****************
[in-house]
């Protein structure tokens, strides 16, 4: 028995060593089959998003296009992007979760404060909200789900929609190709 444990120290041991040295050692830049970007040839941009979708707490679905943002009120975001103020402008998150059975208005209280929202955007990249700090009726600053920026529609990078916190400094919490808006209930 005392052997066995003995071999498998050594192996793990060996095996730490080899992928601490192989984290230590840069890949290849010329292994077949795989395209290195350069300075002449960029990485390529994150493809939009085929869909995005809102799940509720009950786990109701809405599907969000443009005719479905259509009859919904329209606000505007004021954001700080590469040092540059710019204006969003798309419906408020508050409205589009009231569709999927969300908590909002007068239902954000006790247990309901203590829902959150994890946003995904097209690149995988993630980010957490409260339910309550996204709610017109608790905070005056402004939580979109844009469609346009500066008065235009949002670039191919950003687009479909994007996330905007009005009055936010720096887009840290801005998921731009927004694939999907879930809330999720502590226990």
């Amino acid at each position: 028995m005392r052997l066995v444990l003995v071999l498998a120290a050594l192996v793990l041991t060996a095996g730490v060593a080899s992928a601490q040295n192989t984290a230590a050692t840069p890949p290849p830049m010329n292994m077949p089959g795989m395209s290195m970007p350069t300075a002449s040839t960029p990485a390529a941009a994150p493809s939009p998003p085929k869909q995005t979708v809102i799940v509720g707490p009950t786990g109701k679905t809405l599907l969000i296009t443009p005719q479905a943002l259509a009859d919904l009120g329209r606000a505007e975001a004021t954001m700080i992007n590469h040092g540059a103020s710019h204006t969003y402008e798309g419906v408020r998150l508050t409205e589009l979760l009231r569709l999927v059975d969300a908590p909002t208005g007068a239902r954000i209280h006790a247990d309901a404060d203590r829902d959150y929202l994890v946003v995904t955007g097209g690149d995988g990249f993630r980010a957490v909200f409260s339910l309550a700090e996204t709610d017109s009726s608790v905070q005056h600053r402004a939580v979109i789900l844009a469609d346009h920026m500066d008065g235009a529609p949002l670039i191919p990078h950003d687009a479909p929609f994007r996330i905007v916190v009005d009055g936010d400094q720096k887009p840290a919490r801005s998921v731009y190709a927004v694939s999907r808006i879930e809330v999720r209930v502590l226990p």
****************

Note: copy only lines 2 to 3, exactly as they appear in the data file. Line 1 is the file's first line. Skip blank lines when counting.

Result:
């Protein structure tokens, strides 16, 4: 028995060593089959998003296009992007979760404060909200789900929609190709 444990120290041991040295050692830049970007040839941009979708707490679905943002009120975001103020402008998150059975208005209280929202955007990249700090009726600053920026529609990078916190400094919490808006209930 005392052997066995003995071999498998050594192996793990060996095996730490080899992928601490192989984290230590840069890949290849010329292994077949795989395209290195350069300075002449960029990485390529994150493809939009085929869909995005809102799940509720009950786990109701809405599907969000443009005719479905259509009859919904329209606000505007004021954001700080590469040092540059710019204006969003798309419906408020508050409205589009009231569709999927969300908590909002007068239902954000006790247990309901203590829902959150994890946003995904097209690149995988993630980010957490409260339910309550996204709610017109608790905070005056402004939580979109844009469609346009500066008065235009949002670039191919950003687009479909994007996330905007009005009055936010720096887009840290801005998921731009927004694939999907879930809330999720502590226990």
């Amino acid at each position: 028995m005392r052997l066995v444990l003995v071999l498998a120290a050594l192996v793990l041991t060996a095996g730490v060593a080899s992928a601490q040295n192989t984290a230590a050692t840069p890949p290849p830049m010329n292994m077949p089959g795989m395209s290195m970007p350069t300075a002449s040839t960029p990485a390529a941009a994150p493809s939009p998003p085929k869909q995005t979708v809102i799940v509720g707490p009950t786990g109701k679905t809405l599907l969000i296009t443009p005719q479905a943002l259509a009859d919904l009120g329209r606000a505007e975001a004021t954001m700080i992007n590469h040092g540059a103020s710019h204006t969003y402008e798309g419906v408020r998150l508050t409205e589009l979760l009231r569709l999927v059975d969300a908590p909002t208005g007068a239902r954000i209280h006790a247990d309901a404060d203590r829902d959150y929202l994890v946003v995904t955007g097209g690149d995988g990249f993630r980010a957490v909200f409260s339910l309550a700090e996204t709610d017109s009726s608790v905070q005056h600053r402004a939580v979109i789900l844009a469609d346009h920026m500066d008065g235009a529609p949002l670039i191919p990078h950003d687009a479909p929609f994007r996330i905007v916190v009005d009055g936010d400094q720096k887009p840290a919490r801005s998921v731009y190709a927004v694939s999907r808006i879930e809330v999720r209930v502590l226990p």